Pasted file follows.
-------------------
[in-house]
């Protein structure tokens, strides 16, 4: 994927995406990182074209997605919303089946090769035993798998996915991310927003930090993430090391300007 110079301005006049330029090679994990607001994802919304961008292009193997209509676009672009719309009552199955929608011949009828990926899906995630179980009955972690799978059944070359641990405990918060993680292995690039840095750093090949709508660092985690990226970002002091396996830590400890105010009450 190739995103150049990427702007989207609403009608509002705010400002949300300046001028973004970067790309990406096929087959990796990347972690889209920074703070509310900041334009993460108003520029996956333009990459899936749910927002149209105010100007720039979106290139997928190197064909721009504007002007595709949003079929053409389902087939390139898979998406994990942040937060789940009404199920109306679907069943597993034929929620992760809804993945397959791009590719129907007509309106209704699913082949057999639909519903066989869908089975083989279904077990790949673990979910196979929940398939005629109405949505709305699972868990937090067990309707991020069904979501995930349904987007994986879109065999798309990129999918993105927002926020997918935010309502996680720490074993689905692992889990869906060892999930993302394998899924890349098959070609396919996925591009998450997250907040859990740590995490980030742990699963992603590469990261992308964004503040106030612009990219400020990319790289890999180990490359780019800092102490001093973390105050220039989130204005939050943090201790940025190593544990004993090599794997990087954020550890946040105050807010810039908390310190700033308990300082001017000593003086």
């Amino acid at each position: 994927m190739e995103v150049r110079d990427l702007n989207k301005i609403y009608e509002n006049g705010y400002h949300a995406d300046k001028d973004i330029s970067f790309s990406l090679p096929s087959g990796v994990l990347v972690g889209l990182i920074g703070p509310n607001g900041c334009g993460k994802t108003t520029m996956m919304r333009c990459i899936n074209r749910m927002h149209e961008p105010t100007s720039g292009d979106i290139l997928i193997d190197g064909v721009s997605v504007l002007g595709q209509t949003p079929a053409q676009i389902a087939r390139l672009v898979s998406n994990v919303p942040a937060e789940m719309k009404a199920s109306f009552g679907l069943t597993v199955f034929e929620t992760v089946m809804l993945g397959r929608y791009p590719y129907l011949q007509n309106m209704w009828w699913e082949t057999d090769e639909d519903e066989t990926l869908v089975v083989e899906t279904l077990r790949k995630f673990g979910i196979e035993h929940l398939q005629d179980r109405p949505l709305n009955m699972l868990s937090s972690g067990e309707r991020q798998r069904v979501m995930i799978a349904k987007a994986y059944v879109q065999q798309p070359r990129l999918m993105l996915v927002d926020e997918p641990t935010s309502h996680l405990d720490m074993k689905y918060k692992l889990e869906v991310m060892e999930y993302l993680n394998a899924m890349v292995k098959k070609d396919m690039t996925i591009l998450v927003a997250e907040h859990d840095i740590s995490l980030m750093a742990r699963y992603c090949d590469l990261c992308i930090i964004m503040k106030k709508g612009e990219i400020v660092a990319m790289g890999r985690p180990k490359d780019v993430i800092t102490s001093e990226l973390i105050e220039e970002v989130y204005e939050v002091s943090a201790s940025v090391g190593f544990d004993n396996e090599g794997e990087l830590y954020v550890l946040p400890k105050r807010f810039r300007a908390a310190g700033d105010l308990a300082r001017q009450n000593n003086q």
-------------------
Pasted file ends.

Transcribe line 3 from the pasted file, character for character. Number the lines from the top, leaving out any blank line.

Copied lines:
């Amino acid at each position: 994927m190739e995103v150049r110079d990427l702007n989207k301005i609403y009608e509002n006049g705010y400002h949300a995406d300046k001028d973004i330029s970067f790309s990406l090679p096929s087959g990796v994990l990347v972690g889209l990182i920074g703070p509310n607001g900041c334009g993460k994802t108003t520029m996956m919304r333009c990459i899936n074209r749910m927002h149209e961008p105010t100007s720039g292009d979106i290139l997928i193997d190197g064909v721009s997605v504007l002007g595709q209509t949003p079929a053409q676009i389902a087939r390139l672009v898979s998406n994990v919303p942040a937060e789940m719309k009404a199920s109306f009552g679907l069943t597993v199955f034929e929620t992760v089946m809804l993945g397959r929608y791009p590719y129907l011949q007509n309106m209704w009828w699913e082949t057999d090769e639909d519903e066989t990926l869908v089975v083989e899906t279904l077990r790949k995630f673990g979910i196979e035993h929940l398939q005629d179980r109405p949505l709305n009955m699972l868990s937090s972690g067990e309707r991020q798998r069904v979501m995930i799978a349904k987007a994986y059944v879109q065999q798309p070359r990129l999918m993105l996915v927002d926020e997918p641990t935010s309502h996680l405990d720490m074993k689905y918060k692992l889990e869906v991310m060892e999930y993302l993680n394998a899924m890349v292995k098959k070609d396919m690039t996925i591009l998450v927003a997250e907040h859990d840095i740590s995490l980030m750093a742990r699963y992603c090949d590469l990261c992308i930090i964004m503040k106030k709508g612009e990219i400020v660092a990319m790289g890999r985690p180990k490359d780019v993430i800092t102490s001093e990226l973390i105050e220039e970002v989130y204005e939050v002091s943090a201790s940025v090391g190593f544990d004993n396996e090599g794997e990087l830590y954020v550890l946040p400890k105050r807010f810039r300007a908390a310190g700033d105010l308990a300082r001017q009450n000593n003086q």